De­for­esta­tion im­per­ils but­ter­fly re­serve

The China Post - - LIFE GUIDE POST - BY MARK STEVEN­SON

Illegal log­ging more than tripled in the monarch but­ter­fly’s win­ter­ing grounds In cen­tral Mexico, re­vers­ing sev­eral years of steady im­prove­ments, in­ves­ti­ga­tors an­nounced Tues­day.

Al­most all of the loss oc­curred in just one ru­ral ham­let in the state of Mi­choa­can. Log­gers cut down 19 hectares of trees in San Felipe de los Alzati since last year’s gath­er­ing of but­ter­flies. A to­tal of 21 hectares of for­est in the re­serve were lost over­all, in­clud­ing losses due to drought or pests.

That’s the high­est fig­ure since 2009, well above the 8 hectares lost in 2014, ac­cord­ing to the an­nounce­ment by the World Wildlife fund and the In­sti­tute of Bi­ol­ogy of Mexico’s Na­tional Au­ton­o­mous Univer­sity. The 2014 loss was about 5 hectares due to log­ging and 3 hectares to drought.

Illegal log­ging fell to al­most zero in 2012, and ex­perts stressed that 31 of the 32 com­mu­ni­ties in the re­serve had kept log­ging down to very, very low lev­els.

The for­est canopy is a sort of blan­ket against cold for the masses of or­ange-and-black but­ter­flies that form huge clumps on tree branches dur­ing their win­ter stay in Mexico.

Loss of that habi­tat is just one of the threats to the but­ter­flies’ amaz­ing mi­gra­tion across Canada and the United States to Mexico. The mi­gra- tion is an in­her­ited trait: No but­ter­fly lives to make the full round trip, and it is un­clear how they find the route back to the same patch of pine for­est each year. Some sci­en­tists sug­gest the but­ter­flies may re­lease chem­i­cals mark­ing the mi­gra­tory path and fear that if their num­bers fall too low, the chem­i­cal traces will not be strong enough for oth­ers to fol­low.

This year but­ter­flies that reached the win­ter­ing grounds cov­ered 1.13 hectares, a 69 per­cent re­bound from last Fe­bru­ary’s 0.67 hectare, which was the low­est since record-keep­ing be­gan in 1993. But­ter­flies clus­ter so closely to­gether that they are counted by the area they cover, rather than by the num­ber of in­di­vid­u­als.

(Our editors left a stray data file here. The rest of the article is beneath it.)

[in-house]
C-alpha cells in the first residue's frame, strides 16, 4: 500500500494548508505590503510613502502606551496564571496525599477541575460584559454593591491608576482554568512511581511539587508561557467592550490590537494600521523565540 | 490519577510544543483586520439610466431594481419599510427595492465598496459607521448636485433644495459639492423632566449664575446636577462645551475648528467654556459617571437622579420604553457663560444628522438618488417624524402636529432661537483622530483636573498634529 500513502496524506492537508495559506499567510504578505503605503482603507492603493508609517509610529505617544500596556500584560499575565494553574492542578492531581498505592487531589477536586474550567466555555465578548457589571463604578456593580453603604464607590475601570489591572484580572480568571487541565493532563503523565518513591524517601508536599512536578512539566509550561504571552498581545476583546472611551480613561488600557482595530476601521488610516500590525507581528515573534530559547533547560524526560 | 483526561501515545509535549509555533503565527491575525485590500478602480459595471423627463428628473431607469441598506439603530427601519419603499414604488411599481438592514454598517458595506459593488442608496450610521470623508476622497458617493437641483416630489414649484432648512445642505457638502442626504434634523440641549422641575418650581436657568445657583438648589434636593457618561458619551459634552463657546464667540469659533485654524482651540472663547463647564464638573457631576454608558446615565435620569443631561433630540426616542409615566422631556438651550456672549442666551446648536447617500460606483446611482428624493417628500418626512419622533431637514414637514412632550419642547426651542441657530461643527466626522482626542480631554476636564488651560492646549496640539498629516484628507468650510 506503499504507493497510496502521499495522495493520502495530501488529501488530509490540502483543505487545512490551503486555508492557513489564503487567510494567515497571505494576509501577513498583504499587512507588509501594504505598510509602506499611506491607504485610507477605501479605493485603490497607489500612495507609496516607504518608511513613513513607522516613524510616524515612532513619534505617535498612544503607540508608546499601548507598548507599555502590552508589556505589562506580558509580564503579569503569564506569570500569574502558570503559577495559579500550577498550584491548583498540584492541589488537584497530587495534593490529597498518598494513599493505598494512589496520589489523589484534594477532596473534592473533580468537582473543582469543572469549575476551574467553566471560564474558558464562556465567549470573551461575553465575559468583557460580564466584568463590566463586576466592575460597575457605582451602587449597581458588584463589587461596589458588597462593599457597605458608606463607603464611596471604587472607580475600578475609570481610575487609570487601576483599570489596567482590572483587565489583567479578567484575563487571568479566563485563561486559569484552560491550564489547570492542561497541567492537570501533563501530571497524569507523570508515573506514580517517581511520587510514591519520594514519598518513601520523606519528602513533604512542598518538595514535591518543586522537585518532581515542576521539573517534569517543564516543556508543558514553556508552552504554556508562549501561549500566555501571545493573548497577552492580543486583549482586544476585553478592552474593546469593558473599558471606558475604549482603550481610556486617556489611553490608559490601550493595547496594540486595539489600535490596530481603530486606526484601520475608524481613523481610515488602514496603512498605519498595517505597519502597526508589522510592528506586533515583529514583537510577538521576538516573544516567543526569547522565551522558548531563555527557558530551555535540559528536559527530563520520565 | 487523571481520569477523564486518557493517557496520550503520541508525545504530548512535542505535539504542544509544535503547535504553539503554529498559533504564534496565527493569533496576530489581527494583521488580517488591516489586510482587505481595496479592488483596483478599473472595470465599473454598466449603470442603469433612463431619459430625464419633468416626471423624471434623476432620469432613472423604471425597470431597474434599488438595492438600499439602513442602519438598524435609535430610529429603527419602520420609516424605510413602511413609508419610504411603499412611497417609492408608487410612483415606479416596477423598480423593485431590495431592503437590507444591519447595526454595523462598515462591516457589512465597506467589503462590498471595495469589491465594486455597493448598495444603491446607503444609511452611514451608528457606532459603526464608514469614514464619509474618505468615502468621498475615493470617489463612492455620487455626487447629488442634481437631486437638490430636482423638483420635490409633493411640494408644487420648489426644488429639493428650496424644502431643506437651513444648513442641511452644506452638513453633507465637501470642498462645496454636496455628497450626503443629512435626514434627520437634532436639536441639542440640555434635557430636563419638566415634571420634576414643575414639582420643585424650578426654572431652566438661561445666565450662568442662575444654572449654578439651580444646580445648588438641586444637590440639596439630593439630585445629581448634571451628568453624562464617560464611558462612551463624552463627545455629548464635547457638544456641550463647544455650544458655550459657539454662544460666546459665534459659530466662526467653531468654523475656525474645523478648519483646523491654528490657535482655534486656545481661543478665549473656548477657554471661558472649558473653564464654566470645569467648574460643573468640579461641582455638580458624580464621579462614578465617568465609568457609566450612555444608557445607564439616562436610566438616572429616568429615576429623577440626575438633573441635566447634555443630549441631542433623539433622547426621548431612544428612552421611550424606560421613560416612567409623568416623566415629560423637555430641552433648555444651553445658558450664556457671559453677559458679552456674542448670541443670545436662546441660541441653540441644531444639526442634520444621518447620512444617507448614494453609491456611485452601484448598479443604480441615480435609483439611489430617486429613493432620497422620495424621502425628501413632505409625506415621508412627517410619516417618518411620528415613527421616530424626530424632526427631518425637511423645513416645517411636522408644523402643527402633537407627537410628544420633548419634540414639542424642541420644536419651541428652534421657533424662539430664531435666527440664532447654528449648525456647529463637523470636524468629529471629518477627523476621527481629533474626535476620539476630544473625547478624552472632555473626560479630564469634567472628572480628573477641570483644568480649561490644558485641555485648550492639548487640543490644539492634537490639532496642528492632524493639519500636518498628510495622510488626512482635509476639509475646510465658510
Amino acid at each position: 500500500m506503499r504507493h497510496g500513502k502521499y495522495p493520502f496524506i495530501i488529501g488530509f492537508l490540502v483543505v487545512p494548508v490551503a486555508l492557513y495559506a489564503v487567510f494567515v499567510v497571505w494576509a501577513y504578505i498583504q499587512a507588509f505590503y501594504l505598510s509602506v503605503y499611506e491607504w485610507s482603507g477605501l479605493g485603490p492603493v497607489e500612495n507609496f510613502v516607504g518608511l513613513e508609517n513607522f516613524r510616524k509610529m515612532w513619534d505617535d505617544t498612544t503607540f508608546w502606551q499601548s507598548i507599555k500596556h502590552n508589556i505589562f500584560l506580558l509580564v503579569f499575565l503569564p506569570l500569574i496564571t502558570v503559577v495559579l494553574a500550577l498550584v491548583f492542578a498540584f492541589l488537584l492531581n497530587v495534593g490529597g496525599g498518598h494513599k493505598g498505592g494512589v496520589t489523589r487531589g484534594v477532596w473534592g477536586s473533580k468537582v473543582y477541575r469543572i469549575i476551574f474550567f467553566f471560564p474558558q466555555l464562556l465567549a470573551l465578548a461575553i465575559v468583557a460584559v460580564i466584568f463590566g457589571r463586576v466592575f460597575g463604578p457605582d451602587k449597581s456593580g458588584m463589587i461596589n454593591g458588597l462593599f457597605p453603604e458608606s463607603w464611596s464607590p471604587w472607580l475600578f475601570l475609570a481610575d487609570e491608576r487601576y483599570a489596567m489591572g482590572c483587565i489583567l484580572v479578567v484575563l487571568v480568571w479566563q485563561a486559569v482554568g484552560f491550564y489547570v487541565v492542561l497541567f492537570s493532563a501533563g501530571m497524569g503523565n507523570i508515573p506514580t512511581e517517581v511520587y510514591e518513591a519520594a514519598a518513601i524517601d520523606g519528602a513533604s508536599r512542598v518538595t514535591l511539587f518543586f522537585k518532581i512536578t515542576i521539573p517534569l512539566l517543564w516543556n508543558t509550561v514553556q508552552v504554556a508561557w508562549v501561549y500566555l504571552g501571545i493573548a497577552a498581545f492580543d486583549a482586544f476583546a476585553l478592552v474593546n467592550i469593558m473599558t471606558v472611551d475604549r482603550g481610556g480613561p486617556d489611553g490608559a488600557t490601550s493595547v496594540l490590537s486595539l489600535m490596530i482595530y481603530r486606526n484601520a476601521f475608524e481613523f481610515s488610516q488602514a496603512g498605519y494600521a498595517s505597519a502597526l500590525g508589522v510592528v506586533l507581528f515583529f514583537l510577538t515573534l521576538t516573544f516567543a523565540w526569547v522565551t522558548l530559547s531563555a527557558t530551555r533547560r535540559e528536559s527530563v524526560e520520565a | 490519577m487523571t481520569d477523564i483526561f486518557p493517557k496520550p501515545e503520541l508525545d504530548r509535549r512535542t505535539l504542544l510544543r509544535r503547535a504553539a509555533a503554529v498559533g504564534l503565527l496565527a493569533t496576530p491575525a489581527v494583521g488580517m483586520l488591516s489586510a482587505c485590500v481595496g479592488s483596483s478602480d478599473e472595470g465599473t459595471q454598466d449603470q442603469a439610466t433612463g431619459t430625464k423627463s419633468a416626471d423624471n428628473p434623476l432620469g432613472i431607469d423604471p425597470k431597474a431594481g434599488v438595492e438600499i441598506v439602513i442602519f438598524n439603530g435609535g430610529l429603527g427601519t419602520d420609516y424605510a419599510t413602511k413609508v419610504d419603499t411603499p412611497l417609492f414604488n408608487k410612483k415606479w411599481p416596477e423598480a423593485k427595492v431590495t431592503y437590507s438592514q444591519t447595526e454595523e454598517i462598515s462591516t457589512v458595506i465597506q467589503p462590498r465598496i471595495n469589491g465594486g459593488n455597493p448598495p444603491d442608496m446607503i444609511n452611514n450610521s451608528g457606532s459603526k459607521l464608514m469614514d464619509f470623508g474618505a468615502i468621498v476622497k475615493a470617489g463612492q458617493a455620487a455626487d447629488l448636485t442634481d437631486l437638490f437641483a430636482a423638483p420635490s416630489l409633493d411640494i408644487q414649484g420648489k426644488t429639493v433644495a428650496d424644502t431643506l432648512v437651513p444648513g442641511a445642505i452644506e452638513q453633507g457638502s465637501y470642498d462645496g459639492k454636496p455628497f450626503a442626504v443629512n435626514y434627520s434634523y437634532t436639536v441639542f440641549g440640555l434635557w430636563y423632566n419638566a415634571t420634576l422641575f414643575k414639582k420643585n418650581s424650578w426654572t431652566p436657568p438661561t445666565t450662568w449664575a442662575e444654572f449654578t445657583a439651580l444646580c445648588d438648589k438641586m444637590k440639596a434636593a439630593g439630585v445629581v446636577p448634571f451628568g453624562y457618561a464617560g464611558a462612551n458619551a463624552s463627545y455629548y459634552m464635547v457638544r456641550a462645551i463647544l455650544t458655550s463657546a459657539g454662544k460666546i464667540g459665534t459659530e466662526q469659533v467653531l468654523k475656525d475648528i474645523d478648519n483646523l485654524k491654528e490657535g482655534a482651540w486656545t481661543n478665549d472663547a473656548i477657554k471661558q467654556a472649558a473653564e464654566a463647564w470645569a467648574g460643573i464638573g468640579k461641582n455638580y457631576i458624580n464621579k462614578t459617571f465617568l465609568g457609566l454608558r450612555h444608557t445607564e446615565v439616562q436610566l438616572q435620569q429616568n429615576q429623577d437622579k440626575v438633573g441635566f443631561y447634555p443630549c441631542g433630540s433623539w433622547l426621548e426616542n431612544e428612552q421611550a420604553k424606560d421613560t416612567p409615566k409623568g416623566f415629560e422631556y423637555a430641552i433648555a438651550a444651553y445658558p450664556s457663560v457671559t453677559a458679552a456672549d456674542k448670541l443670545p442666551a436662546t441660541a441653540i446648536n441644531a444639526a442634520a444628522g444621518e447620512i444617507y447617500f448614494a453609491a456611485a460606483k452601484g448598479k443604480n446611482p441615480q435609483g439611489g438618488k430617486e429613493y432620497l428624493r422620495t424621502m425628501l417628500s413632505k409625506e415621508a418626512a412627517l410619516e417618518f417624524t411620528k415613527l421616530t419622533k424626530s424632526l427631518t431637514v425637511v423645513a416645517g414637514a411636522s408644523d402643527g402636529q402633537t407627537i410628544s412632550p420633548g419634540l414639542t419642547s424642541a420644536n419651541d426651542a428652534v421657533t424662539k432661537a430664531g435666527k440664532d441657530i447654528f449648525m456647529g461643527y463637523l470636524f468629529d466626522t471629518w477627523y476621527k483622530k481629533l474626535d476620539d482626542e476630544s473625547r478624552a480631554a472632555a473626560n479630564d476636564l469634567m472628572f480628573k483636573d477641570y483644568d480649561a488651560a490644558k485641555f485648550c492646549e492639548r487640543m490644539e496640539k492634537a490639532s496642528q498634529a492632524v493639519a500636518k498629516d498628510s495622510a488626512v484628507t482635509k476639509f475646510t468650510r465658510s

At their peak in 1996, the monar­chs cov­ered more than 18 hectares in the moun­tains west of Mexico City. But the over­all ten­dency since then has been a steep, pro­gres­sive de­cline. Each time the Monar­chs re­bound, they do so at lower lev­els. The species is found in many coun­tries and is not in dan­ger of ex­tinc­tion, but ex­perts fear the mi­gra­tion could be dis­rupted if very few but­ter­flies make the 5,470-kilo­me­ter trip.

Largely In­dian farm com­mu­ni­ties in the moun­tain re­serve have re­ceived gov­ern­ment de­vel­op­ment funds in re­turn for pre­serv­ing the 56,259 hectare re­serve in the moun­tains west of Mexico City that UNESCO has de­clared a World Her­itage site. Some of the com­mu­ni­ties earn in­come from tourist oper­a­tions or re­for­esta­tion nurs­eries to grow and plant saplings. Fund­ing for the ham­let of San Felipe de los Alzati has tem­po­rar­ily been sus­pended due to the log­ging there.

The fact that most of last year’s loss also oc­curred in San Felipe in­di­cates a grow­ing prob­lem there, said Omar Vi­dal, head of the World Wildlife Fund in Mexico.

“The gov­ern­ment has to step up en­force­ment and start talk­ing more se­ri­ously with this com­mu­nity, to find out the causes” be­hind the log­ging, Vi­dal said. Some com­mu­ni­ties have com­plained that out­side log­gers — some­times armed — in­vade lo­cal forests with­out the con­sent of the com­mu­nity. Other log­ging, how­ever, has been the work of lo­cals who few other job op­por­tu­ni­ties.”

AP

A kaleidoscope of Monarch but­ter­flies hang from a tree branch in the Piedra Her­rada sanc­tu­ary, near Valle de Bravo in the state of Mexico, Jan. 4. Illegal log­ging has al­most tripled in the monarch but­ter­fly’s win­ter­ing grounds in cen­tral Mexico, re­vers­ing sev­eral years of steady im­prove­ments. Al­most all of the loss oc­curred in San Felipe de los Alzati, in the state of Mi­choa­can, over the past year, while lit­tle was lost in 31 other com­mu­ni­ties, ac­cord­ing to a Tues­day, Aug. 25 an­nounce­ment by the World Wildlife fund and the In­sti­tute of Bi­ol­ogy of Mexico’s Na­tional Au­ton­o­mous Univer­sity.

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